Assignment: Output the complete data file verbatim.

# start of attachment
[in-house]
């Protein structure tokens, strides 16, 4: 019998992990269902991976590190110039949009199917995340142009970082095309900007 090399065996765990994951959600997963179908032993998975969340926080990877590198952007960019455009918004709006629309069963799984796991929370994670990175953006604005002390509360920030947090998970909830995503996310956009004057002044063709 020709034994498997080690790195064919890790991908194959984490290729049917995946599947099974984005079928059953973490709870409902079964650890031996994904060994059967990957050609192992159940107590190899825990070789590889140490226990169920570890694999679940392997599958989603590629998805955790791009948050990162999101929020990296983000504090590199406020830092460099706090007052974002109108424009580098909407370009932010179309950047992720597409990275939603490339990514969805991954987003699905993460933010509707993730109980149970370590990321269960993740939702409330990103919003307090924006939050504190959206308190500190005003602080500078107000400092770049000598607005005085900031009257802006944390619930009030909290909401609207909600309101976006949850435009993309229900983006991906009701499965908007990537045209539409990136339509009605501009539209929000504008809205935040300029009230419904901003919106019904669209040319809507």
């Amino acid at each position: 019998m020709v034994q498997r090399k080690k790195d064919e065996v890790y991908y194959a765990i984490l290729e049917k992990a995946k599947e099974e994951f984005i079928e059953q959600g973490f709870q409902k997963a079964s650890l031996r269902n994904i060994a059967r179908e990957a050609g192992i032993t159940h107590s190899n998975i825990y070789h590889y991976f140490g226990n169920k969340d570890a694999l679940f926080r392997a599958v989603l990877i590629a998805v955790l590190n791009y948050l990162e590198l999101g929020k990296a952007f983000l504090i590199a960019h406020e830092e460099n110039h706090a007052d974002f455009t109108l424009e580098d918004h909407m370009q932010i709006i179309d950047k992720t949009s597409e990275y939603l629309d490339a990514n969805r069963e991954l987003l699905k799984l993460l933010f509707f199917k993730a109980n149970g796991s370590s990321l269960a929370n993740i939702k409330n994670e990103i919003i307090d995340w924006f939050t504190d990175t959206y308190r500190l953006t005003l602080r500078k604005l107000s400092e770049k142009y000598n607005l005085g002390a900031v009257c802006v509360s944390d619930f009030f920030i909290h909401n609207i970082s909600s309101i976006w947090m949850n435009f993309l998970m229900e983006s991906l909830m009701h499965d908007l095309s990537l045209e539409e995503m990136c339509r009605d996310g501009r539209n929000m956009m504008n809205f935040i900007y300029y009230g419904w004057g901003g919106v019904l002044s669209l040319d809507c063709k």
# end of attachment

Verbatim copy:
[in-house]
């Protein structure tokens, strides 16, 4: 019998992990269902991976590190110039949009199917995340142009970082095309900007 090399065996765990994951959600997963179908032993998975969340926080990877590198952007960019455009918004709006629309069963799984796991929370994670990175953006604005002390509360920030947090998970909830995503996310956009004057002044063709 020709034994498997080690790195064919890790991908194959984490290729049917995946599947099974984005079928059953973490709870409902079964650890031996994904060994059967990957050609192992159940107590190899825990070789590889140490226990169920570890694999679940392997599958989603590629998805955790791009948050990162999101929020990296983000504090590199406020830092460099706090007052974002109108424009580098909407370009932010179309950047992720597409990275939603490339990514969805991954987003699905993460933010509707993730109980149970370590990321269960993740939702409330990103919003307090924006939050504190959206308190500190005003602080500078107000400092770049000598607005005085900031009257802006944390619930009030909290909401609207909600309101976006949850435009993309229900983006991906009701499965908007990537045209539409990136339509009605501009539209929000504008809205935040300029009230419904901003919106019904669209040319809507």
């Amino acid at each position: 019998m020709v034994q498997r090399k080690k790195d064919e065996v890790y991908y194959a765990i984490l290729e049917k992990a995946k599947e099974e994951f984005i079928e059953q959600g973490f709870q409902k997963a079964s650890l031996r269902n994904i060994a059967r179908e990957a050609g192992i032993t159940h107590s190899n998975i825990y070789h590889y991976f140490g226990n169920k969340d570890a694999l679940f926080r392997a599958v989603l990877i590629a998805v955790l590190n791009y948050l990162e590198l999101g929020k990296a952007f983000l504090i590199a960019h406020e830092e460099n110039h706090a007052d974002f455009t109108l424009e580098d918004h909407m370009q932010i709006i179309d950047k992720t949009s597409e990275y939603l629309d490339a990514n969805r069963e991954l987003l699905k799984l993460l933010f509707f199917k993730a109980n149970g796991s370590s990321l269960a929370n993740i939702k409330n994670e990103i919003i307090d995340w924006f939050t504190d990175t959206y308190r500190l953006t005003l602080r500078k604005l107000s400092e770049k142009y000598n607005l005085g002390a900031v009257c802006v509360s944390d619930f009030f920030i909290h909401n609207i970082s909600s309101i976006w947090m949850n435009f993309l998970m229900e983006s991906l909830m009701h499965d908007l095309s990537l045209e539409e995503m990136c339509r009605d996310g501009r539209n929000m956009m504008n809205f935040i900007y300029y009230g419904w004057g901003g919106v019904l002044s669209l040319d809507c063709k």